But you have to spend more money to view in 3D, IMAX, or a special screen. For that reason, I only pony up the cash if I know it’s going to be good in that format. Or if the movie played really well in 2D and I’m going to see it again. “The Avengers: Endgame” was a good example of that.

Ultimately, movies are a 2D medium. I don’t hold it against a movie if it’s good or bad in 3D. I don’t give bonus points if it plays well in 3D. I don’t reward the rich, I just call it out.

Would I see it again? This is a good test of a movie’s “strength.” If I want to see the movie again, it’s a keeper. I give a +.5 score adjustment to one of these. On the other end, there’s some movies I actively discourage others from seeing. For these, I will take away .5 points.

Good recent examples are “Spies In Disguise” (a Must-See) and “Midsommar”…. the latter was so horrific, I almost contemplated never seeing a movie again. I wondered, “Is this the current state of films?” I finally returned to the theater (it’s my happy place!), but I no longer make it a point to see every film.

Should I rent it? Buy it? This is another measure of a movie’s strength and staying power. It can also be a measure of a movie’s mediocrity. You might want to skip the large screen and dive into the small screen first. You could have a perfectly acceptable movie that just isn’t worth spending your hard-earned folding money on.

Maybe you should own a copy and add it to your own collection… This is especially true of really good movies or family-friendly movies (“Yes, kids, we can watch ‘Barney Goes to Jail’ one more time”).

If it’s not strong enough for the big screen, I take away .5 points. If it’s worth buying, I add .5 points.

Is it family safe? It’s hard to find a family-safe movie nowadays. Movies are pushing PG-13 and R. It seems like everything wants to be “gritty” and “real.” Bleck.

What’s wrong with a PG movie? What’s wrong with a G movie? I applaud the family-friendly movies with a .5 point boost.

Did it have “the look?” I am an artist. I dabbled in film work. I can spot some dazzling camera work, costume design, and set design. Some movies just have a unique style and look to them. Movies that do a particularly good job get a .5 point adjustment.

Also watch for these films to perform well at the next Oscars.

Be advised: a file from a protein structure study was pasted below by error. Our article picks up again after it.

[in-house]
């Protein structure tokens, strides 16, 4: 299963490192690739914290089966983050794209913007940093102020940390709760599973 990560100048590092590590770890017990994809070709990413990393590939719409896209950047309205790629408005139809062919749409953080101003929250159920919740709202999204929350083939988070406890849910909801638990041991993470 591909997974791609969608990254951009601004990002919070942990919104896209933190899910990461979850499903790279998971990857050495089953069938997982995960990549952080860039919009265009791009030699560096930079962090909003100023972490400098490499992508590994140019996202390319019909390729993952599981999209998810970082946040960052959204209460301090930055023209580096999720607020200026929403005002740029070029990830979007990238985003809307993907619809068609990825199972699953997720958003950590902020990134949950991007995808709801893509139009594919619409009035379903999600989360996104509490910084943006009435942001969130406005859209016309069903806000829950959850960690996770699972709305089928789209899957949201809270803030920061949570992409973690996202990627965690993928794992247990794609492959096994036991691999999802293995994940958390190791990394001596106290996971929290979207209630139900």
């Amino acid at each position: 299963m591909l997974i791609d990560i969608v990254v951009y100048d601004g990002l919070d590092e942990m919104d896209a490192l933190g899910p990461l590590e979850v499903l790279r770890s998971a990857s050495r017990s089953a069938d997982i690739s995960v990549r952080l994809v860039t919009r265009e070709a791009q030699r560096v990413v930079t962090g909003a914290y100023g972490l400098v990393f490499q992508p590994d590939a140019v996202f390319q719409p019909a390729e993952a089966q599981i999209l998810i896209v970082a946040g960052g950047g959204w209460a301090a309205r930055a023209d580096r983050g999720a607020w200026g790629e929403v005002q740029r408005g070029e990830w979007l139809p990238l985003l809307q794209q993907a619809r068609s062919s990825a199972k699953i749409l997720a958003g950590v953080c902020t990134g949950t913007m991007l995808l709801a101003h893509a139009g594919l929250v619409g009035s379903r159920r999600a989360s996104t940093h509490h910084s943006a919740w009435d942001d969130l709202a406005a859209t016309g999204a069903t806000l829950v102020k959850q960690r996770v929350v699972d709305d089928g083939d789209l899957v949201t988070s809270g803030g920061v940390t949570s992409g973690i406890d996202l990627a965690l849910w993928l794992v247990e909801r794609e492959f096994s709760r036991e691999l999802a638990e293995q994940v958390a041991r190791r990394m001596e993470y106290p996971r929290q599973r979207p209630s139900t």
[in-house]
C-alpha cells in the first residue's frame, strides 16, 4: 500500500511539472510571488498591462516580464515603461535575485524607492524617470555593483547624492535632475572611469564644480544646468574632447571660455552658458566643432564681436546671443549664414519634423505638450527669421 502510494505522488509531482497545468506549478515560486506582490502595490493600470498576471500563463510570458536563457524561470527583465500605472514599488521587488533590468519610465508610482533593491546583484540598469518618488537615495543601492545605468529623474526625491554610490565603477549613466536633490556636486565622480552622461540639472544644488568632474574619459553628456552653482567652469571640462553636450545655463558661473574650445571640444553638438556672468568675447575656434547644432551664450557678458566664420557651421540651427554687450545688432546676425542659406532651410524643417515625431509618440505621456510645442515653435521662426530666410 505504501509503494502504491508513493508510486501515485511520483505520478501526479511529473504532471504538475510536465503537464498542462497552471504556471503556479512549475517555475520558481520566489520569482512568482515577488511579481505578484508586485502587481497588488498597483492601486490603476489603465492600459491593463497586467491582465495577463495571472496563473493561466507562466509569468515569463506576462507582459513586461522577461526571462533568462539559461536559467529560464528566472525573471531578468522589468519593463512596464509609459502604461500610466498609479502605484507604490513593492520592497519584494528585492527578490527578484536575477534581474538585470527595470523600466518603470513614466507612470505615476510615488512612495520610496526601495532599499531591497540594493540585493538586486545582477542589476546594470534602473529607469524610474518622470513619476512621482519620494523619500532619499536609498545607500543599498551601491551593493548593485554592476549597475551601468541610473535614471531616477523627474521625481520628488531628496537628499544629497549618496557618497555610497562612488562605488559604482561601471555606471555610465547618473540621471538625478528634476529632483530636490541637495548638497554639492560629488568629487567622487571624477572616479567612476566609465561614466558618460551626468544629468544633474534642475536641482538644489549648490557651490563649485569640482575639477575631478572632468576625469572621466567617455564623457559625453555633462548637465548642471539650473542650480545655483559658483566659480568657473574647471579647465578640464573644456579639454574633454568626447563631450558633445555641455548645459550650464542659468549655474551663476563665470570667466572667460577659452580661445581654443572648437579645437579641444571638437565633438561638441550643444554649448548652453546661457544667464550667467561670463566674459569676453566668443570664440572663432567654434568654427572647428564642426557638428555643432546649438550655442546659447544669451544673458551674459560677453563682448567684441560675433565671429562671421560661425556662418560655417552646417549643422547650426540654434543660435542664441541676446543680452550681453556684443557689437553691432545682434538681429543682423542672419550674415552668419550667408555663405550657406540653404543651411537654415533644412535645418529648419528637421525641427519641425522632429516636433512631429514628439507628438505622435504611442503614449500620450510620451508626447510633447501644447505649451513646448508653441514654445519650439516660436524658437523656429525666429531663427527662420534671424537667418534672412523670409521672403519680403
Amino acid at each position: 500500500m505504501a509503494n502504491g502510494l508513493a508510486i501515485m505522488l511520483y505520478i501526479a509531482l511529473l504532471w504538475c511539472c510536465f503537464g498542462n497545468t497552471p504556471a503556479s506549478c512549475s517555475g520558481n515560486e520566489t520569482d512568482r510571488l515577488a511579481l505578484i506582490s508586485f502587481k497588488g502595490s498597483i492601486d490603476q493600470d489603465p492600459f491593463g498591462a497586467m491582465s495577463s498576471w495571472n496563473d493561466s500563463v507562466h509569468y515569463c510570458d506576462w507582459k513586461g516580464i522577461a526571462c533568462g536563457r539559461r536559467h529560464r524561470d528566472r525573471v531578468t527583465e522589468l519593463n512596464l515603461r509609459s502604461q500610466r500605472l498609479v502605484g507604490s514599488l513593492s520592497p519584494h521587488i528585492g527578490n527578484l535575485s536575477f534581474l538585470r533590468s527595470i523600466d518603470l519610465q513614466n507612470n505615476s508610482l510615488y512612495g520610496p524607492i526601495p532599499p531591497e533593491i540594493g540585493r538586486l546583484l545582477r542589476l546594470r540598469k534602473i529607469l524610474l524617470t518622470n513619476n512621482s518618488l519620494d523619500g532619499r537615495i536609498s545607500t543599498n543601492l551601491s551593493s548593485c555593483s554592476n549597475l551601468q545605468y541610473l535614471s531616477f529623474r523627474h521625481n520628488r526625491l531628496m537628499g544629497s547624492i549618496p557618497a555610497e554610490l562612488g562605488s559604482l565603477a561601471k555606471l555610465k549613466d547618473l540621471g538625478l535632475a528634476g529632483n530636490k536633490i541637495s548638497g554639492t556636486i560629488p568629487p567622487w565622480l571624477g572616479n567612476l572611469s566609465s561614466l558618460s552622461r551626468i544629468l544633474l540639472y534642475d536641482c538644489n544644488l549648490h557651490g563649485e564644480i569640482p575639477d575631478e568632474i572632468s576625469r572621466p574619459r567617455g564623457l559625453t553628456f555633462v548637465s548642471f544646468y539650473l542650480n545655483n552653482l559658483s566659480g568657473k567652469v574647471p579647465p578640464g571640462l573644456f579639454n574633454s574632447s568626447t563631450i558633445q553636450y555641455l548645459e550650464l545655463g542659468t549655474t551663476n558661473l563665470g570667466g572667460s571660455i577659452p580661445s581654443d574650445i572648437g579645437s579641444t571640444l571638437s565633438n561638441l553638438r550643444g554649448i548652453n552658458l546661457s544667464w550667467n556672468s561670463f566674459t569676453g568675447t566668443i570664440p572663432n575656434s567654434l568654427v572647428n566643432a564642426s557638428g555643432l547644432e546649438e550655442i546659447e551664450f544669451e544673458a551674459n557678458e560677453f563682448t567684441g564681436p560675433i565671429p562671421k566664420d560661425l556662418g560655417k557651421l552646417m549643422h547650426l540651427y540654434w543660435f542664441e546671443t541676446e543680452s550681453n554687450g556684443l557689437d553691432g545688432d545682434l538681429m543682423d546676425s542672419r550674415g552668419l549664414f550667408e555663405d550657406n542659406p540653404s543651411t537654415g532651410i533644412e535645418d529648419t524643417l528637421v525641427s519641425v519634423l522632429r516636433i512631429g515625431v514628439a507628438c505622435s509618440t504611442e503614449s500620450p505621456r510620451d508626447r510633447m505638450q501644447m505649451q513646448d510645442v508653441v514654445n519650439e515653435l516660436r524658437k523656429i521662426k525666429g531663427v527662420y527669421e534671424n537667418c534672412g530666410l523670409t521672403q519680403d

Did it have “the feels?” I can feel when a movie is good. It hits me right in the chest. If it’s particularly strong, it brings tears to my eyes–not because it’s sad. Because it’s awesome.

Usually, a triumphant moment where characters work together toward a common goal creates this feeling. It can elevate a movie from “pretty good” to “must-see.”

This one is hard to explain. A movie either “has it” or it does not. The first “Toy Story” movie made me cry because it was just so cool.

5+ and 0- Movies

Yes, it possible to have movies that have more than a perfect score or less than a horrible score. That’s just the way the cookie crumbles. You have one movie that just has something special. You have another movie that’s many levels of horrible. That’s why we do these here movie reviews.

With an evening movie running $20, you should do a little research.

If you go to as many movies as I do, you should consider Regal Unlimited, but that’s a topic for another day.

What if I Don’t Agree with You?

My movie reviews are polarizing. I don’t know why. I just write what I feel.

Some people really agree with me.

Some people really do not agree with me.

I haven’t seen a lot of in-between.

What kind of person are you?

If you find that you hate my reviews, you’ll find a list of movies that are “Must-See” for you.


Featured image photo by Nathan Engel from Pexels

This article was also published over at

MOVIE REVIEW: Spies in Disguise

6.5 (Must-See) Fun for the Whole Family

This article is also published on


Animated. Will Smith voices a super-spy who is transformed into a pigeon and has to clear his name after being framed. Tom Holland plays the young sidekick inventor.

Release Date: 25 December 2019 (USA)
Studio: Blue Sky Studios
Director: Nick Bruno and Troy Quane
Writer: Brad Copeland and Lloyd Taylor
Rating: PG
Running Time: 1h 42min
Starring: Will Smith, Tom Holland, Reba McEntire View Full Cast
Genre: Animation, Action, Adventure, Spy
View Official Site


Base Score: 4 (Pretty Good)

Finally, here is an animated movie that performs exactly as advertised. I saw the trailers, I thought it looked funny, and it lived up to my expectations exactly. There was no bait-and-switch. It was cool. It was funny. It was family-friendly.

What you see from the trailer is what you get.

The comedy of the movie appeals to kids (potty humor) while being tolerable to adults. I’m sure on the car ride home, kids will gleefully say, “Wasn’t that funny when you see that guy’s butt?” You can laugh and realize that this will likely be forgotten before the next kid’s movie comes out. There is nothing horrific that would be inappropriate for younger views.

What was refreshing is that there was some subtle humor that only adults would pick up on. That’s not to say that the jokes were “adult,” but that they were easy to miss. I chuckled under my breath at moments the kids behind me missed. I even snorted out loud in a too-quiet theater. Does my laugh sound like that?